The closest Spieth came to taking the Wanamaker Trophy was in 2015 when Jason Day got the better of him at Whistling Straits. That elusive Slam beckons and it will be fascinating to see how he handles the pressure if he’s in the mix at the weekend.
To follow him home, Hideki Matsuyama, who rarely has a bad week, and Xander Schauffele put down markers with top-five finishes at Craig Ranch with the latter’s closing 61 sending him off to Tulsa in high spirits. The Olympic gold medalist is overdue a Major and in a week when staying out of the Bermuda rough is key, he has the right attributes.
Rory McIlroy has to come into the conversation after following second place at the Masters with a top-five at Wells Fargo but I need more convincing while Viktor Hovland will relish strong local support as he studied at Oklahoma State. His suspect scrambling skills will come under scrutiny here.
I’m sure Padraig Harrington will be saying “If Mickelson can win this after turning 50, why not me?” I think this great scrapper will make nonsense of his 400/1 odds. A past PGA champion and, more relevantly, fourth alongside his Irish pal Shane Lowry last year, Pod he still has plenty of game and he warmed up nicely with second place to the redoubtable Steve Stricker in the first Champions Tour Major of the year at the weekend.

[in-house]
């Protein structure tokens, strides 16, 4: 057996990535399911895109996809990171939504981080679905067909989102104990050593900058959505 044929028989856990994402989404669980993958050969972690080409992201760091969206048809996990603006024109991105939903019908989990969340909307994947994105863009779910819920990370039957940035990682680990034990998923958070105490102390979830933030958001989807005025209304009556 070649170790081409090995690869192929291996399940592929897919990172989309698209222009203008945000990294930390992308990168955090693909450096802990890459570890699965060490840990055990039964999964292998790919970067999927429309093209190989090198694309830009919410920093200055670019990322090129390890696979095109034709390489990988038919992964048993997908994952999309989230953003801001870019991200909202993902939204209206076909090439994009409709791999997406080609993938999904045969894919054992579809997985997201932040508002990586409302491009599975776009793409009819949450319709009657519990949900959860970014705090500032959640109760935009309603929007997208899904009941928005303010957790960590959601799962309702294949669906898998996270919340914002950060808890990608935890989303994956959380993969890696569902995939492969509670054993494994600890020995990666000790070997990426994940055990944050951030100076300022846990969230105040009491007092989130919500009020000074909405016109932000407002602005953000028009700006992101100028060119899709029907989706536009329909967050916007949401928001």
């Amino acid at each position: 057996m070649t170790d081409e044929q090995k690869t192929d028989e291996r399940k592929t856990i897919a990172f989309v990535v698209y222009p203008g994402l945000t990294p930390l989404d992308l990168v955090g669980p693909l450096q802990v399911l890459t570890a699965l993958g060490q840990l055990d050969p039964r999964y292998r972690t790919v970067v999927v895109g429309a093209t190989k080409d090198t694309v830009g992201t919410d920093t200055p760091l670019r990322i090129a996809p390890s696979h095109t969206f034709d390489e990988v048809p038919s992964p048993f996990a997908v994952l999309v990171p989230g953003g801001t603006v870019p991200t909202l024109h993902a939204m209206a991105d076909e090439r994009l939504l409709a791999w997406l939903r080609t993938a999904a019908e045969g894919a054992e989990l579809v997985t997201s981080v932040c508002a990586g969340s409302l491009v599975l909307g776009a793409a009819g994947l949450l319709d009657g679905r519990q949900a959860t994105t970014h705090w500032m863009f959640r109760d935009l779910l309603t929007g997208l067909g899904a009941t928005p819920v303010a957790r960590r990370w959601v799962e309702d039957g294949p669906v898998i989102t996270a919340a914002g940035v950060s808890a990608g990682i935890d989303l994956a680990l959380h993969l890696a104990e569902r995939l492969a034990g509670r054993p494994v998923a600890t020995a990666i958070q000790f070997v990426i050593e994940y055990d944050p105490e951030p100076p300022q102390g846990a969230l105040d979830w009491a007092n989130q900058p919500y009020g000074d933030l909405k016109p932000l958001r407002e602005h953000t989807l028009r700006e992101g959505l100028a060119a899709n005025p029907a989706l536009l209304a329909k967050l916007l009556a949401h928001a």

Sadly, Paul Casey who shared fourth spot with the two Irishmen last year has had to withdraw with back trouble.
The scrambling skills of Pod and Lowry will stand them in good stead this week. Both play difficult courses well and are worth backing with firms paying eight or more places.
Max Homa has finally, after four Tour victories, discovered he belongs in the big-time and could be a danger while Christiaan Bezuidenhout’s straight driving and solid putting are made for Southern Hills. Twelfth place on Sunday was his best finish of the year but not having a top-ten on his 2022 CV didn’t stop KH Lee last week.
If you fancy Justin Thomas, Collin Morikawa, Patrick Cantlay or Cam Smith, I could not put you off but, for me, whoever beats Spieth will get his hands on the 30-inch tall, 29lb trophy. Bring it on and don’t drop it!
PGA Championship Golf Betting Tips 2022
- 2pts each-way Jordan Spieth at 18/1 (William Hill) 9 places (opens in new tab)
- 1pt each-way Xander Schauffele at 25/1 (William Hill) 9 places (opens in new tab)
- 1pt each-way Hideki Matsuyama at 28/1 (Bet365) 8 places (opens in new tab)
- 1pt each-way Shane Lowry at 30/1 (William Hill) 9 places (opens in new tab)
- 0.5pt each-way Tiger Woods at 75/1 (Bet365) 8 places (opens in new tab)
- 0.5pt each-way Padraig Harrington at 400/1 (Bet365) 8 places (opens in new tab)
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Celebrating my 50th year tipping and writing about golf. Tipped more than 800 winners (and more than 8000 losers!). First big winner Lee Trevino at 8-1, 1972 Open at Muirfield. Biggest win £40 each-way Ernie Els at 80-1 and 50-1, 2012 Open. Most memorable: Giving the 1-2-3 at 33-1, 50-1, 33-1 out of 4 tips from a field of 180 in 2006 Pebble Beach Pro-Am. According to one bookmaker “Undoubtedly one of the greatest tipping performances of all time”. Lowest handicap 9 Present handicap 35.6. Publications tipped for: Sporting Life, Racing Post, Racing&Football Outlook, Golf World, Golf Weekly, Golf Monthly, Fitzdares Times. Check our Jeremy's latest tips at our Golf Betting tips home page